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N2 - Dichloroacetate, an activator of the pyruvate dehydrogenase complex, is known to lower blood glucose, lactate, pyruvate, and alanine when given to diabetic and 24 h fasted rats. Under certain conditions, especially when pyruvate carboxylase is made rate limiting for want of bicarbonate, dichloroacetate effectively inhibits glucose synthesis from lactate by isolated hepatocytes. 2-Chloropropionate also activates the pyruvate dehydrogenase complex, lowers blood glucose, lactate, and pyruvate in 24 h fasted rats, but stimulates gluconeogenesis from lactate or alanine by isolated hepatocytes. Dichloroacetate is catabolized to glyoxylate and thence to oxalate by liver cells, whereas 2-chloropropionate cannot be catabolized to these products. Glyoxylate and oxalate are potent inhibitors of glucose synthesis from lactate, pyruvate, and alanine, but not from dihydroxyacetone. Inhibition is much more pronounced in a bicarbonate-deficient medium, in which pyruvate carboxylase is probably rate limiting for gluconeogenesis. It seems likely, therefore, that the inhibition of lactate gluconeogenesis by dichloroacetate is actually caused by oxalate, which inhibits pyruvate carboxylation. Nevertheless, the major effect of dichloroacetate, and probably the sole effect of 2-chloropropionate, on blood glucose concentration is to limit substrate availability in the blood for hepatic gluconeogenesis. Since oxalic acid stone formation and renal dysfunction may prove to be side effects of any therapeutic application of dichloroacetate, we suggest that further studies on the treatment of hyperglycemia and lactic acidosis with pyruvate dehydrogenase activators be carried out with 2-chloropropionate rather than dichloroacetate.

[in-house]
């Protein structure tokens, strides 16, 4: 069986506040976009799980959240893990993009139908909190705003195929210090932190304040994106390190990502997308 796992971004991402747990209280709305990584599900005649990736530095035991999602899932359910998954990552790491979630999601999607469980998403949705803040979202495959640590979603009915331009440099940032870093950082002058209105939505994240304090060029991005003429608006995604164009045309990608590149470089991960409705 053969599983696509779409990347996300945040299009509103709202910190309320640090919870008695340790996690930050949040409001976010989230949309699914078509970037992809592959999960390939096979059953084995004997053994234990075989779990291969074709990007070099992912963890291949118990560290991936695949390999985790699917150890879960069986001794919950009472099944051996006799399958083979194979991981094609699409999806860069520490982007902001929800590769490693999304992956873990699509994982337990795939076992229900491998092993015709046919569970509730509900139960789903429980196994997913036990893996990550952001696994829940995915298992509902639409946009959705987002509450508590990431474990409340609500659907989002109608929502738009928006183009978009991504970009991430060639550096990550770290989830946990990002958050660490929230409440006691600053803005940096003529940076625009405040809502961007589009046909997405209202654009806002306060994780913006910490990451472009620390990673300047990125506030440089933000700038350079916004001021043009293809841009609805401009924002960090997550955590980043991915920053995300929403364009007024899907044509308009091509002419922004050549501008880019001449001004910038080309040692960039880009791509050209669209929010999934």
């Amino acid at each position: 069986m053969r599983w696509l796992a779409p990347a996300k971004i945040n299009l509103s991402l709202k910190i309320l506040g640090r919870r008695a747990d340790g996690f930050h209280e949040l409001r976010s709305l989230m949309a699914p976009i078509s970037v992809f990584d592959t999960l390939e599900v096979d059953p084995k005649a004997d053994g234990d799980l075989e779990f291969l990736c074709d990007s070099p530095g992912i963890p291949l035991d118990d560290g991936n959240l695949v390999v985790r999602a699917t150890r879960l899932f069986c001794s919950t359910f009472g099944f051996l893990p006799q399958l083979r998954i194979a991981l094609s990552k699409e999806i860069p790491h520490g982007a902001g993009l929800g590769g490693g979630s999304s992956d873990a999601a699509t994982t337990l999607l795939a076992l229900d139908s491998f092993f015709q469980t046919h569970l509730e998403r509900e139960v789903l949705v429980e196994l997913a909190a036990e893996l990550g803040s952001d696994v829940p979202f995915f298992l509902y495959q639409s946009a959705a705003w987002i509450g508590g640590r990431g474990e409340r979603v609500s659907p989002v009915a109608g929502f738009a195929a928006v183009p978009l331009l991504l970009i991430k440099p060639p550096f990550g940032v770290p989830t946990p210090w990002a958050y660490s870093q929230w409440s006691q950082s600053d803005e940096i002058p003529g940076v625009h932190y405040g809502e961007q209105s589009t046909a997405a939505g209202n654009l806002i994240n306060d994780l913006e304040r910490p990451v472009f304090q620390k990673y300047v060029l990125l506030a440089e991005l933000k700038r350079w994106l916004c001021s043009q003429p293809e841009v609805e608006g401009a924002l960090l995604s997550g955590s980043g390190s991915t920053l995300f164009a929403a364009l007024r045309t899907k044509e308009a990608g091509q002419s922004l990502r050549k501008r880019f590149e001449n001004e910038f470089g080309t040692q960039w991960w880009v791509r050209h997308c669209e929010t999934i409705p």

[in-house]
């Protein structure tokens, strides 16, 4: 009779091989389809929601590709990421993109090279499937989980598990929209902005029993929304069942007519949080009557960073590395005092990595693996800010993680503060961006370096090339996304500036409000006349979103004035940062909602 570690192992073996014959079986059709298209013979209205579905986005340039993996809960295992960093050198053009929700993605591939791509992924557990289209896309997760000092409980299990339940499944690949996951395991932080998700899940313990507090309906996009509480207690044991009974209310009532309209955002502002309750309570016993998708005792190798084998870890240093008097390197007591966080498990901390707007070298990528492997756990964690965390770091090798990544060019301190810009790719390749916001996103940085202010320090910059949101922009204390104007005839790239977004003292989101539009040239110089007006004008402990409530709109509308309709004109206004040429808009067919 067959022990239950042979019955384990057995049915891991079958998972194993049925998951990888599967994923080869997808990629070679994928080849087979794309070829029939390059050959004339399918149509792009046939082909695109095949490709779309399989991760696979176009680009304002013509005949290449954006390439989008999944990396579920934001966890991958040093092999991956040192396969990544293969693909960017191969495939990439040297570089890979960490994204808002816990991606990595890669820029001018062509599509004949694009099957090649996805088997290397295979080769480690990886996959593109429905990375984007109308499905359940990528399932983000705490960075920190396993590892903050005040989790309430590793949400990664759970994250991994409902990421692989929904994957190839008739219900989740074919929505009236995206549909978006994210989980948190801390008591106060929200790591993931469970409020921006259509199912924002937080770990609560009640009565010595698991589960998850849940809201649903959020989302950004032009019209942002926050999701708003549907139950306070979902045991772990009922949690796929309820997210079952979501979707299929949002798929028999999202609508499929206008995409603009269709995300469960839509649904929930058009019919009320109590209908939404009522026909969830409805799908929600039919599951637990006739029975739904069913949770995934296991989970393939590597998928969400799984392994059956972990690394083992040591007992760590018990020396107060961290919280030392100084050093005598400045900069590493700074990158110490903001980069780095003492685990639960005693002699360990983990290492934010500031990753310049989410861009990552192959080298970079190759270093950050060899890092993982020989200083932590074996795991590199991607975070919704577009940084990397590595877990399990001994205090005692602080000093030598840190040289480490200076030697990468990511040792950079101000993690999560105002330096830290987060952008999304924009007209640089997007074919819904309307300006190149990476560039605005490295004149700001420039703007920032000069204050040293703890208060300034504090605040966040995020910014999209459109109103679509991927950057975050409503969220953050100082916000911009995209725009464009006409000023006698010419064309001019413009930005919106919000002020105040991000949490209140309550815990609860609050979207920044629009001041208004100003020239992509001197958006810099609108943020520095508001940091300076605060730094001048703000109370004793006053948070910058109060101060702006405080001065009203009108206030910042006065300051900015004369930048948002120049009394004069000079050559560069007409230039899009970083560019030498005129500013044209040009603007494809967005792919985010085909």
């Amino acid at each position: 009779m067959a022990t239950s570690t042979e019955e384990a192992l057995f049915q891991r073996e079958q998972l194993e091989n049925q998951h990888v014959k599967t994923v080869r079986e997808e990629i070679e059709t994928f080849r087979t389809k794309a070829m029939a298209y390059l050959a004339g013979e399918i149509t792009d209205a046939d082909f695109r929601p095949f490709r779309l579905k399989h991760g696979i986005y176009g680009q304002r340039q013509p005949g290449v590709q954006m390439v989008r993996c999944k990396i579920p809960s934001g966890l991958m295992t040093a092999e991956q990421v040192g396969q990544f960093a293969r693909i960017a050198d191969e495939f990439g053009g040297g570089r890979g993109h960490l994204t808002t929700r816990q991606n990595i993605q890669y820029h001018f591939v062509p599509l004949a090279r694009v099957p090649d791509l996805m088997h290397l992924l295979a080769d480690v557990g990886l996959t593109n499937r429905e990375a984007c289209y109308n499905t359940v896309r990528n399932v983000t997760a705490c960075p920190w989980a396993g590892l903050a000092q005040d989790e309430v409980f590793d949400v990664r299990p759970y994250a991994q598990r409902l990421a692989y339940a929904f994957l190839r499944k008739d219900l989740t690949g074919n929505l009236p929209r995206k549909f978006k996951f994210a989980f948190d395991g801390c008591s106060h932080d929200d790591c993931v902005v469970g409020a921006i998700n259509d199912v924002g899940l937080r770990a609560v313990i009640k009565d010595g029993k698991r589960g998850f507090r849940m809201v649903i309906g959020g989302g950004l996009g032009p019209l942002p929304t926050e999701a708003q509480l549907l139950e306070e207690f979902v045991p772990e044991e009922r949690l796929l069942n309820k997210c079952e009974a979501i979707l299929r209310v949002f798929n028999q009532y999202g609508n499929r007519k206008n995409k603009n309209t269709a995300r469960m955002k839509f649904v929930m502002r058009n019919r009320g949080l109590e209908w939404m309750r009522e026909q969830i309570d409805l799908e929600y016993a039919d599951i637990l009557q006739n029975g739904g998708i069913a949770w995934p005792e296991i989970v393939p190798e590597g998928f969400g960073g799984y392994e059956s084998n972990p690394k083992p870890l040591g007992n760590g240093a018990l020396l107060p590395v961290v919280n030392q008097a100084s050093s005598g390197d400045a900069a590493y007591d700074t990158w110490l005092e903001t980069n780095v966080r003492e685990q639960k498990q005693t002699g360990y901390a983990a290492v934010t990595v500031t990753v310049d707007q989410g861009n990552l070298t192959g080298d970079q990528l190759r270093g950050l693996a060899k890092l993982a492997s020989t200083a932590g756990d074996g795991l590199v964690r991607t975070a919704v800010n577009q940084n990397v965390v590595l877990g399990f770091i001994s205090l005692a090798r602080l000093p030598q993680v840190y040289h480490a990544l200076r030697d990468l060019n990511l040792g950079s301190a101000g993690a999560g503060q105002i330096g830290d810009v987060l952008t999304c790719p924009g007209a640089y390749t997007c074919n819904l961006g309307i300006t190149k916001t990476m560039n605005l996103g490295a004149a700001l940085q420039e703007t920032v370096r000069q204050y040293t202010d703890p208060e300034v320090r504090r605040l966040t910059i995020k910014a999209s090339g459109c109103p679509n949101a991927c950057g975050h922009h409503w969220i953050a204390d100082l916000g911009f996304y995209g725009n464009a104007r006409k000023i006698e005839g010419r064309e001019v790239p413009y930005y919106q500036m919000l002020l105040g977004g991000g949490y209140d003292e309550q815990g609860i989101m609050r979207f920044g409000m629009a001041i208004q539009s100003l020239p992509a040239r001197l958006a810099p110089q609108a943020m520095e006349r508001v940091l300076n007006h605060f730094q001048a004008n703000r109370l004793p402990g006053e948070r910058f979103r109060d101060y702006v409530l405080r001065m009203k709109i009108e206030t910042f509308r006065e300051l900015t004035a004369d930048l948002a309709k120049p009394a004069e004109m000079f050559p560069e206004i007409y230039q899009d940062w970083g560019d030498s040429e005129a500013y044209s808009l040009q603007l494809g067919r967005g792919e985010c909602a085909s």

AB - Dichloroacetate, an activator of the pyruvate dehydrogenase complex, is known to lower blood glucose, lactate, pyruvate, and alanine when given to diabetic and 24 h fasted rats. Under certain conditions, especially when pyruvate carboxylase is made rate limiting for want of bicarbonate, dichloroacetate effectively inhibits glucose synthesis from lactate by isolated hepatocytes. 2-Chloropropionate also activates the pyruvate dehydrogenase complex, lowers blood glucose, lactate, and pyruvate in 24 h fasted rats, but stimulates gluconeogenesis from lactate or alanine by isolated hepatocytes. Dichloroacetate is catabolized to glyoxylate and thence to oxalate by liver cells, whereas 2-chloropropionate cannot be catabolized to these products. Glyoxylate and oxalate are potent inhibitors of glucose synthesis from lactate, pyruvate, and alanine, but not from dihydroxyacetone. Inhibition is much more pronounced in a bicarbonate-deficient medium, in which pyruvate carboxylase is probably rate limiting for gluconeogenesis. It seems likely, therefore, that the inhibition of lactate gluconeogenesis by dichloroacetate is actually caused by oxalate, which inhibits pyruvate carboxylation. Nevertheless, the major effect of dichloroacetate, and probably the sole effect of 2-chloropropionate, on blood glucose concentration is to limit substrate availability in the blood for hepatic gluconeogenesis. Since oxalic acid stone formation and renal dysfunction may prove to be side effects of any therapeutic application of dichloroacetate, we suggest that further studies on the treatment of hyperglycemia and lactic acidosis with pyruvate dehydrogenase activators be carried out with 2-chloropropionate rather than dichloroacetate.